Sunday, July 11, 2010

My best yet Indian dish

I. Love. Indian. Food. There, I finally found something to say worthy of one word sentences. Indian food is slow food, takes lots of time to make, but they believe that the more work that goes into a meal, the better it is for you.

Last Summer I met a new friend at the park who is from India. As we got to know each other a bit, she said she'd love to teach me how to make Indian food, which I've been trying to do all by myself for years now. What an amazing experience!! Her mother-in-law led the cooking tutorial and Anita whizzed around the kitchen doing this and that. Both of them flitted in and out of the kitchen to check on the kids (four between us) while I took as many notes as possible to not forget all that I learned. I have made this numerous times now, I can't even count, and it is hands down the best Indian food I know how to make. The following recipes are written separately, though they were combined in my notes as they made them simultaneously. However, true to Indian cooking tradition, the recipes are written experientially, just as you would do them, not with ingredients in a list, then directions.

Sauteeing the onion, and spices (unmixed)

Garbanzo Bean Curry
Puree three onions in food processor, set aside in separate bowl
Puree 6 garlic cloves, 1” ginger, 1 med. Hot chili (green long skinny), set aside in separate bowl
Puree one 14oz can undrained tomatos, set aside in separate bowl
In another bowl, microwave 3 cans chickpeas (undrained) for 5-8 minutes (cover, they pop!)
In large skillet put:
3 T oil
2T butter
Pureed onion
1t. sea salt
In small bowl mix:
½ t turmeric
1t. garam masala
1t. chili powder (can use American or Indian hot chili powder)
2t. sea salt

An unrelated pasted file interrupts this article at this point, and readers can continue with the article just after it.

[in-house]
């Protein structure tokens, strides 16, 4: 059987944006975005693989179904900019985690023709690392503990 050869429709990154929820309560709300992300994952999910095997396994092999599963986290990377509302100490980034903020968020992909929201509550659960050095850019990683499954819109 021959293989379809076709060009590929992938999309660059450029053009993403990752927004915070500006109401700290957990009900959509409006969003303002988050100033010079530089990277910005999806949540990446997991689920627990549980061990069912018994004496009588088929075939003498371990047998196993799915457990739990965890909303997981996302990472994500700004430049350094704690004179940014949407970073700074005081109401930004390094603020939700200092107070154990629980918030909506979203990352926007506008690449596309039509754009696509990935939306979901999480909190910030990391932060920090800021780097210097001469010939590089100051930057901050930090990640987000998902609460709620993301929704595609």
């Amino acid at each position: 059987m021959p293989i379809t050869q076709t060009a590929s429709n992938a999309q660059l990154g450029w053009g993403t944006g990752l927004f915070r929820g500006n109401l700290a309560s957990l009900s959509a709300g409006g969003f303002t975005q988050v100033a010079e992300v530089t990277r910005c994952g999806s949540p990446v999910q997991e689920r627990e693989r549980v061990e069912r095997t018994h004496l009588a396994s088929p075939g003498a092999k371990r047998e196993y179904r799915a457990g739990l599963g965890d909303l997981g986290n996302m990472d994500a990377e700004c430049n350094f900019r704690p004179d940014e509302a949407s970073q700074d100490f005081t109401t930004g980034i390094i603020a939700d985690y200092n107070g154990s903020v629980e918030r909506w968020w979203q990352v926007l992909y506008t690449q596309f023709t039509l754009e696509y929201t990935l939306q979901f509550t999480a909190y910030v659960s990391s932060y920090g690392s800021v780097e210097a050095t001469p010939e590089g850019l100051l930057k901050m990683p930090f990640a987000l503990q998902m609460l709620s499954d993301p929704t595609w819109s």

2T Punjabi Chhole Masala, also called Chana Masala. (don't skimp on this!)
After cooking onions for 10 minutes add garlic mixture, mix well, add spices, mix well, add tomatos. Cook at medium heat. With potato masher, mash chickpeas half way. Add to pot of onions and spices. Add 1c. water. Turn up heat to medium high 10-15 minutes. Add a little salt. Serve with puri, naan or rice.

Poori is that scrumptious soft, puffy flat bread that they serve at Indian restaurants. I never in a million years thought I'd actually learn how to make it!! This recipe lasts my family of three adults and two kids at least three meals. Anita used this bread to scoop up the curry, had no rice and used no utensils. We usually make rice and do a mixture of forks and bread scooping.

In large bowl combine 4c. all purpose flour, 1 c. wheat flour
Add 2 T. vegetable oil and 1/2 cup plain yoghurt, mix with your hands.
Add 1/2 c. warm (not hot) water and mix by hand.
Add 1t. oil to make it smooth, get on your hands and knees and knead vigorously in a bowl on the floor for several minutes until dough is firm. That's what my friend did, so I copy her.
Let sit for a while (doesn't matter, longer is probably better, or you can freeze it until ready to use). Then grab a little dough and roll out into flat rounds (or oblongs like mine). A skinny rolling pin is easier to work with and what my friend used.

Rolling out the purri

Oops, too thin.

That's better. 1.5mm is just about perfect.

Don't have the oil up too high or they'll fry hard as a rock.
Medium to Medium high heat is perfect.

This is my current favorite dinner to make and to eat. If you're feeling fiesty, run over to your nearest Indo-Asian Grocer and pick up some spices!! Or order them on-line. You'll be glad you did!!!


Priya said...

awesome recipe... u have a lovely visit mine when u have time :)

Becca said...

Thank you, Priya! I did and I love that your poori recipe is all wheat flour! What a great resource your blog is!